Australia and education in the Pacific: What is relevant and who decides?

Helen Ware

Abstract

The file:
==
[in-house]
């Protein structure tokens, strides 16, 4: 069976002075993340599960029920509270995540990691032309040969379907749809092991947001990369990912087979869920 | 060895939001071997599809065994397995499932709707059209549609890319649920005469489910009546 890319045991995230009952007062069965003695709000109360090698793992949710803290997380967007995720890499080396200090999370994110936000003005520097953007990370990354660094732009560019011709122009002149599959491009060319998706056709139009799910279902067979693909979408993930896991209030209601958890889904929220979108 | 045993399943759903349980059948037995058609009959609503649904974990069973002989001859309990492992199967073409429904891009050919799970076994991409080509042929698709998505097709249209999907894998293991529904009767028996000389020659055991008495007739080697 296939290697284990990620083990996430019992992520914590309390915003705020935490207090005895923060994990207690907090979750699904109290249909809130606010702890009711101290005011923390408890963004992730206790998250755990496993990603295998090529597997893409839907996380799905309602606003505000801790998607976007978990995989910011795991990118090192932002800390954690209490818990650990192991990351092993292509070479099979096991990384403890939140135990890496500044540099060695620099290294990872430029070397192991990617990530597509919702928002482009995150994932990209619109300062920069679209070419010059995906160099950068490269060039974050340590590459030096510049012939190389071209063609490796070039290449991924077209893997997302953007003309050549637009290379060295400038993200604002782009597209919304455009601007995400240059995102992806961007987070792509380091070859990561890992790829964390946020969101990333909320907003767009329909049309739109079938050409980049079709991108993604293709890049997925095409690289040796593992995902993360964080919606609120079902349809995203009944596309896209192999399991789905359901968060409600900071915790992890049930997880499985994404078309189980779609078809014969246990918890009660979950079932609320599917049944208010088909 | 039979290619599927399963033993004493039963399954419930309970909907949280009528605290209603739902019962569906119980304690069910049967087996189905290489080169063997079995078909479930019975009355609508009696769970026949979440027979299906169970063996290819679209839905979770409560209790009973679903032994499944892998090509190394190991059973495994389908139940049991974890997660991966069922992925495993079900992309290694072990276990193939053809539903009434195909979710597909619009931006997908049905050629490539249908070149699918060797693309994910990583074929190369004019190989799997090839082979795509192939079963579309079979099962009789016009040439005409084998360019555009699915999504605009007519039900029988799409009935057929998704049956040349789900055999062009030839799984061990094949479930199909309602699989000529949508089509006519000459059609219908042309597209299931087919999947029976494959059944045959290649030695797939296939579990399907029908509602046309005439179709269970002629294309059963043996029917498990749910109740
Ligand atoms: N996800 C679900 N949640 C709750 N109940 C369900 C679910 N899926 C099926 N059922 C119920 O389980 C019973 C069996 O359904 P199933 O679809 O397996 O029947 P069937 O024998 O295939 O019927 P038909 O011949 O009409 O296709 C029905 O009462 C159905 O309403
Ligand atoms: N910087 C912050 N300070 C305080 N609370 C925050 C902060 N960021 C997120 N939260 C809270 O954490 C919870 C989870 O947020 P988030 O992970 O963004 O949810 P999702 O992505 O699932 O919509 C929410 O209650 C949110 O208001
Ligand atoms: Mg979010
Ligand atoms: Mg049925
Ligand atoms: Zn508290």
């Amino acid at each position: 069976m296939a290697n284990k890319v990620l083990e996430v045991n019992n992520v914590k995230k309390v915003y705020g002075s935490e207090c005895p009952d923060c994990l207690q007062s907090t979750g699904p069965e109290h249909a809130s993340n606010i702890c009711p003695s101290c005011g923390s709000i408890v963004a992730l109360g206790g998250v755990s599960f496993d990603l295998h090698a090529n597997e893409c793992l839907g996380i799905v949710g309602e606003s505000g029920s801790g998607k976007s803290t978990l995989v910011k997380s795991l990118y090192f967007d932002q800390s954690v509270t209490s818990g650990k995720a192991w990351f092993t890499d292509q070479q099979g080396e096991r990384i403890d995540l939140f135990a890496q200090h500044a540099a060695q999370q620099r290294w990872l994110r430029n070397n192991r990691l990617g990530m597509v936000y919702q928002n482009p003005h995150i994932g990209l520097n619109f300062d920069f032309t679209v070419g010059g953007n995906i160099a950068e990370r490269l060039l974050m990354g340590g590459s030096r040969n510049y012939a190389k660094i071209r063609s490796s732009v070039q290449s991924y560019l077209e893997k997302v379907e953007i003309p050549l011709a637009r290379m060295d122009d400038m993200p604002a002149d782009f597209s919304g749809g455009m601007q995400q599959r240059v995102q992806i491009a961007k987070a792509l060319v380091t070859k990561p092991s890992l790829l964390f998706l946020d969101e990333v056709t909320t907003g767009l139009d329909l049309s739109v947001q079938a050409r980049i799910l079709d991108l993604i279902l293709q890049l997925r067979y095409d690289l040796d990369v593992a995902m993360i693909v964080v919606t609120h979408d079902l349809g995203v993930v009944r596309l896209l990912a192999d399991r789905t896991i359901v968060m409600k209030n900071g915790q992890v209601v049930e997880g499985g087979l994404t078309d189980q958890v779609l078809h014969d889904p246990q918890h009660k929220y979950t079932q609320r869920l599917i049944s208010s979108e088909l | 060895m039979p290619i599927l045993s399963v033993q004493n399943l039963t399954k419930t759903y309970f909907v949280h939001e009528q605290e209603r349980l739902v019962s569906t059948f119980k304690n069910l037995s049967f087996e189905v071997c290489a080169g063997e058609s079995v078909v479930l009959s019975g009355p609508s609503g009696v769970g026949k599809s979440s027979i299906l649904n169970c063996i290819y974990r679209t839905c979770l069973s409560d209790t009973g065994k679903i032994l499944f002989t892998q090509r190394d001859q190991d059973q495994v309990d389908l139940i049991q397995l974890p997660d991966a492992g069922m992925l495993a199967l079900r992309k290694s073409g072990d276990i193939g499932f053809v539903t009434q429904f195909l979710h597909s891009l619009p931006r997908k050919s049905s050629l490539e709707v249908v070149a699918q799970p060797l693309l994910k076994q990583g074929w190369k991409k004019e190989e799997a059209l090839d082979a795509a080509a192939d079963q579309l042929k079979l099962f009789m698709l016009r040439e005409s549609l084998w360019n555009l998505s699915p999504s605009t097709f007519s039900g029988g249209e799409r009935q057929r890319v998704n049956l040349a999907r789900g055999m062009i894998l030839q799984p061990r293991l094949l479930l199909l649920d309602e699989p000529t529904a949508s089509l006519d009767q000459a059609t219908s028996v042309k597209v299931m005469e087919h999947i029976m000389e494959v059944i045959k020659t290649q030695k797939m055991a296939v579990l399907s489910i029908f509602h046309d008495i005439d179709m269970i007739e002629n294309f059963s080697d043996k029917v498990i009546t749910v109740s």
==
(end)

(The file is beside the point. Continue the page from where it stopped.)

Education plays an essential role in defining national culture. Therefore, aid donors' involvement in recipients’ national education systems is always likely to be controversial. In the case of the Pacific Island Countries, this sensitivity is increased by the fact that there are significant divisions of opinion within the countries, notably between those who emphasise the role of education in preparation for participation in the global economy and those who are fighting to preserve their local cultures from extinction. Whilst optimists argue that it is possible to do both by creating global citizens who are deeply grounded in their own cultures, realists suggest that with very small groups this is simply not possible. Both sides accept the statistical evidence that the small group cultures of Melanesia have failed in delivering even basic literacy to all as compared with the nationwide cultures of Polynesia. Meanwhile, Australia pursues an explicit neoliberal agenda of providing education to the islanders to make them employable across the globe. This paper explores some of the issues in this debate, including differences of approach between AusAID and NZAID.

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